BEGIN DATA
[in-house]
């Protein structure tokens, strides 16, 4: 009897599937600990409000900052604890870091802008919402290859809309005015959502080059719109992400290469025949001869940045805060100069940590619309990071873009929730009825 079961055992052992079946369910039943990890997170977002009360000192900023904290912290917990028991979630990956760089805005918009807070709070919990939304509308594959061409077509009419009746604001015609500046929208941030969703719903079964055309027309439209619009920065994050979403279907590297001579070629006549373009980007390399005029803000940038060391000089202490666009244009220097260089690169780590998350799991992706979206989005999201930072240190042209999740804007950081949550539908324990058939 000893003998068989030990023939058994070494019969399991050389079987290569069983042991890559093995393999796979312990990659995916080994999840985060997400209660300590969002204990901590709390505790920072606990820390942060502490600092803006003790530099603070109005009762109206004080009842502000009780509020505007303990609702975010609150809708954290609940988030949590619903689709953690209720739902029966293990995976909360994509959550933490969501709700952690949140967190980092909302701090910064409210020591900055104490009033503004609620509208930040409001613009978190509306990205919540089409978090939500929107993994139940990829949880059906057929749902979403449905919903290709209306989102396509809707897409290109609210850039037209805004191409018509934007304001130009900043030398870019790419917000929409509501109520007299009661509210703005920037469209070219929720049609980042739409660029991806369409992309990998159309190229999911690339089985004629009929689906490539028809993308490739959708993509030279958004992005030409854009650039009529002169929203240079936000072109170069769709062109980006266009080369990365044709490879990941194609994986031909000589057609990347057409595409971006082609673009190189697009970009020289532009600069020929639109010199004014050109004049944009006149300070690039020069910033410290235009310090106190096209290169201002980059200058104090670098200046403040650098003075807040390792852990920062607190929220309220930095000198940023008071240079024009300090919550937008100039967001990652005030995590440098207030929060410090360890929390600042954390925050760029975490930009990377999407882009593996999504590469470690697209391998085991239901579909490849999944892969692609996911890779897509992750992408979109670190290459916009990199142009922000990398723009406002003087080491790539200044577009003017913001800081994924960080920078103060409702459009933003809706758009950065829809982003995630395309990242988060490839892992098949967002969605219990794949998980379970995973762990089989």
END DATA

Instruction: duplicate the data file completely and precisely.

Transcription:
[in-house]
């Protein structure tokens, strides 16, 4: 009897599937600990409000900052604890870091802008919402290859809309005015959502080059719109992400290469025949001869940045805060100069940590619309990071873009929730009825 079961055992052992079946369910039943990890997170977002009360000192900023904290912290917990028991979630990956760089805005918009807070709070919990939304509308594959061409077509009419009746604001015609500046929208941030969703719903079964055309027309439209619009920065994050979403279907590297001579070629006549373009980007390399005029803000940038060391000089202490666009244009220097260089690169780590998350799991992706979206989005999201930072240190042209999740804007950081949550539908324990058939 000893003998068989030990023939058994070494019969399991050389079987290569069983042991890559093995393999796979312990990659995916080994999840985060997400209660300590969002204990901590709390505790920072606990820390942060502490600092803006003790530099603070109005009762109206004080009842502000009780509020505007303990609702975010609150809708954290609940988030949590619903689709953690209720739902029966293990995976909360994509959550933490969501709700952690949140967190980092909302701090910064409210020591900055104490009033503004609620509208930040409001613009978190509306990205919540089409978090939500929107993994139940990829949880059906057929749902979403449905919903290709209306989102396509809707897409290109609210850039037209805004191409018509934007304001130009900043030398870019790419917000929409509501109520007299009661509210703005920037469209070219929720049609980042739409660029991806369409992309990998159309190229999911690339089985004629009929689906490539028809993308490739959708993509030279958004992005030409854009650039009529002169929203240079936000072109170069769709062109980006266009080369990365044709490879990941194609994986031909000589057609990347057409595409971006082609673009190189697009970009020289532009600069020929639109010199004014050109004049944009006149300070690039020069910033410290235009310090106190096209290169201002980059200058104090670098200046403040650098003075807040390792852990920062607190929220309220930095000198940023008071240079024009300090919550937008100039967001990652005030995590440098207030929060410090360890929390600042954390925050760029975490930009990377999407882009593996999504590469470690697209391998085991239901579909490849999944892969692609996911890779897509992750992408979109670190290459916009990199142009922000990398723009406002003087080491790539200044577009003017913001800081994924960080920078103060409702459009933003809706758009950065829809982003995630395309990242988060490839892992098949967002969605219990794949998980379970995973762990089989």